Violence in South Sudan claims more than 400 lives, UN says
Between 400 and 500 people have been killed in violence this week between army units in South Sudan, UN officials said, as Reik Machar, the former vice president accused of leading the mutinous soldiers, denied in a newspaper interview Wednesday that he was behind a coup attempt, dpa reported.
Violence first broke out on Sunday evening in Juba and has since spread to other parts of the country, including Jonglei State, an area prone to ethnic clashes.
President Salva Kiir, whose government officially said 68 soldiers died, blamed the mutiny on Machar at a press conference on Monday.
"What took place in Juba was a misunderstanding between presidential guards within their division. It was not a coup attempt. I have no connection with or knowledge of any coup attempt," Machar was quoted as saying by the Sudan Tribune, an online newspaper, in his first remarks this week.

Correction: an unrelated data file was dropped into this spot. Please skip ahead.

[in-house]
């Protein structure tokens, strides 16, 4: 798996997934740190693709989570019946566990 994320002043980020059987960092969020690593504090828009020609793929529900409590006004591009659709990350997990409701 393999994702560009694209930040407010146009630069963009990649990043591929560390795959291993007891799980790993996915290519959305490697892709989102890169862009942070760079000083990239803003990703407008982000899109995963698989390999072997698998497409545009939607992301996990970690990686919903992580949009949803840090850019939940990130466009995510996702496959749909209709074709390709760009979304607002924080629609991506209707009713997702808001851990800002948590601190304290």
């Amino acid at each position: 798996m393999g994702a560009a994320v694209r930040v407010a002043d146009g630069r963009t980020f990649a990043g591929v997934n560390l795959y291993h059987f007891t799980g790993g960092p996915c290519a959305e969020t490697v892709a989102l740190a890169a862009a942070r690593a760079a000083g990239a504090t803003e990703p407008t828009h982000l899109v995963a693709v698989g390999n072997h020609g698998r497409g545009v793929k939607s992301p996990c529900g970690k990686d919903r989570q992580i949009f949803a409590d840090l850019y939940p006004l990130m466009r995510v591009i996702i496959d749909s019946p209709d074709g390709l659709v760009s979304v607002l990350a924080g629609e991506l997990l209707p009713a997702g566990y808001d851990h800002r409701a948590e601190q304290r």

Machar, who was dismissed as vice president in July by Kiir during a cabinet reshuffle that saw several other ministers lose their jobs, said the president was becoming autocratic.
"We don't want him the president of South Sudan any more," Machar said in the interview.
Analysts had expected Machar to launch a campaign against Kiir come the 2015 elections in the country, the world's newest nation.
More than 13,000 civilians have sought shelter at the United Nations compound in Juba.
There appears to be a strong ethnic element to the fighting, pitting the rival Dinka and the Nuer people against each other. South Sudanese government officials have tried to downplay the tribal angle.
The US Embassy has said it would evacuate all non-essential staff from Juba.